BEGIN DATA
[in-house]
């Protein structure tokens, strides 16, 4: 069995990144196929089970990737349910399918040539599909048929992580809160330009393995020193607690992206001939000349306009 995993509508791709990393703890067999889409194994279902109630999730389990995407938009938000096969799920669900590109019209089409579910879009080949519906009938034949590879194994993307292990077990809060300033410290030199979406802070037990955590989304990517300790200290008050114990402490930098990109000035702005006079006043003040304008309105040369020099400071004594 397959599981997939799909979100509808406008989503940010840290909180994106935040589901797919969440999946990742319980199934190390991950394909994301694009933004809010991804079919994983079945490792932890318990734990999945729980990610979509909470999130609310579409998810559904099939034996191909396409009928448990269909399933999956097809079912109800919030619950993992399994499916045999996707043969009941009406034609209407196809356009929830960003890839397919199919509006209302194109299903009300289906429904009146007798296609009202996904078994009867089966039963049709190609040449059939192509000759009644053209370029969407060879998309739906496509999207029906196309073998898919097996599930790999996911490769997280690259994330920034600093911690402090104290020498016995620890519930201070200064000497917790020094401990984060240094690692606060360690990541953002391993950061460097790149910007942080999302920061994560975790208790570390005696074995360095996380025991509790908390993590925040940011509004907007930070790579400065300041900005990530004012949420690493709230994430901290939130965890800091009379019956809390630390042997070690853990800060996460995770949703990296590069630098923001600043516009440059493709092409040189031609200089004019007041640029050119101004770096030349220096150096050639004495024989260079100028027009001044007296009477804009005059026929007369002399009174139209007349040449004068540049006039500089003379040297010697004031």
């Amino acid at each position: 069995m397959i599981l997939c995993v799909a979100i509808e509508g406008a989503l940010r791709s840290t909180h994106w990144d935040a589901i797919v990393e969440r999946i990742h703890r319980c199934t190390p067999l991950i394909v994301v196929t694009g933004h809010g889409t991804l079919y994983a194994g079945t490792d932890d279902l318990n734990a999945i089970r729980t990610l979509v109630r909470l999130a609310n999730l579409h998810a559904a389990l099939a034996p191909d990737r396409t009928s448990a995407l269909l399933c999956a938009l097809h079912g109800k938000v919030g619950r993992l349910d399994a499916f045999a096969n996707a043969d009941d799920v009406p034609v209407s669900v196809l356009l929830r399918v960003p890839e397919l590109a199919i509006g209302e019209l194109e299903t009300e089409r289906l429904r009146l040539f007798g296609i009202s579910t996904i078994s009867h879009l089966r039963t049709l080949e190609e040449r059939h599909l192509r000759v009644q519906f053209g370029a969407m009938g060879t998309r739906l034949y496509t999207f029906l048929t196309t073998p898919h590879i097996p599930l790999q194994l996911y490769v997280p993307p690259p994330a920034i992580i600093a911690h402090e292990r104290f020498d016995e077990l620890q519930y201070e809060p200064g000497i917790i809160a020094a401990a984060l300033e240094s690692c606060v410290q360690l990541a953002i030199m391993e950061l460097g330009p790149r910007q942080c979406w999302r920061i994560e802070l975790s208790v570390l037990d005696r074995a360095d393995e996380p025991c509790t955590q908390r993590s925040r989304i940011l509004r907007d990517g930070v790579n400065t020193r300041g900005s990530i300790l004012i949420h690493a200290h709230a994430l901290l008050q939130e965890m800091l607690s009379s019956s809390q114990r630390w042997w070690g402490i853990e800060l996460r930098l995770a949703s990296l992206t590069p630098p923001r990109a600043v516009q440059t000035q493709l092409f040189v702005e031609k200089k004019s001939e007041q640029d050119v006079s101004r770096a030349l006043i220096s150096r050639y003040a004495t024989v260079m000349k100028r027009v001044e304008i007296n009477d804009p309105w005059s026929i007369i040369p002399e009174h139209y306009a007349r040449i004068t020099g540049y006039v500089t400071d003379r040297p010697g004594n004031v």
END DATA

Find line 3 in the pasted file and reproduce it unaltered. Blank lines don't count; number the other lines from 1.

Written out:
């Amino acid at each position: 069995m397959i599981l997939c995993v799909a979100i509808e509508g406008a989503l940010r791709s840290t909180h994106w990144d935040a589901i797919v990393e969440r999946i990742h703890r319980c199934t190390p067999l991950i394909v994301v196929t694009g933004h809010g889409t991804l079919y994983a194994g079945t490792d932890d279902l318990n734990a999945i089970r729980t990610l979509v109630r909470l999130a609310n999730l579409h998810a559904a389990l099939a034996p191909d990737r396409t009928s448990a995407l269909l399933c999956a938009l097809h079912g109800k938000v919030g619950r993992l349910d399994a499916f045999a096969n996707a043969d009941d799920v009406p034609v209407s669900v196809l356009l929830r399918v960003p890839e397919l590109a199919i509006g209302e019209l194109e299903t009300e089409r289906l429904r009146l040539f007798g296609i009202s579910t996904i078994s009867h879009l089966r039963t049709l080949e190609e040449r059939h599909l192509r000759v009644q519906f053209g370029a969407m009938g060879t998309r739906l034949y496509t999207f029906l048929t196309t073998p898919h590879i097996p599930l790999q194994l996911y490769v997280p993307p690259p994330a920034i992580i600093a911690h402090e292990r104290f020498d016995e077990l620890q519930y201070e809060p200064g000497i917790i809160a020094a401990a984060l300033e240094s690692c606060v410290q360690l990541a953002i030199m391993e950061l460097g330009p790149r910007q942080c979406w999302r920061i994560e802070l975790s208790v570390l037990d005696r074995a360095d393995e996380p025991c509790t955590q908390r993590s925040r989304i940011l509004r907007d990517g930070v790579n400065t020193r300041g900005s990530i300790l004012i949420h690493a200290h709230a994430l901290l008050q939130e965890m800091l607690s009379s019956s809390q114990r630390w042997w070690g402490i853990e800060l996460r930098l995770a949703s990296l992206t590069p630098p923001r990109a600043v516009q440059t000035q493709l092409f040189v702005e031609k200089k004019s001939e007041q640029d050119v006079s101004r770096a030349l006043i220096s150096r050639y003040a004495t024989v260079m000349k100028r027009v001044e304008i007296n009477d804009p309105w005059s026929i007369i040369p002399e009174h139209y306009a007349r040449i004068t020099g540049y006039v500089t400071d003379r040297p010697g004594n004031v």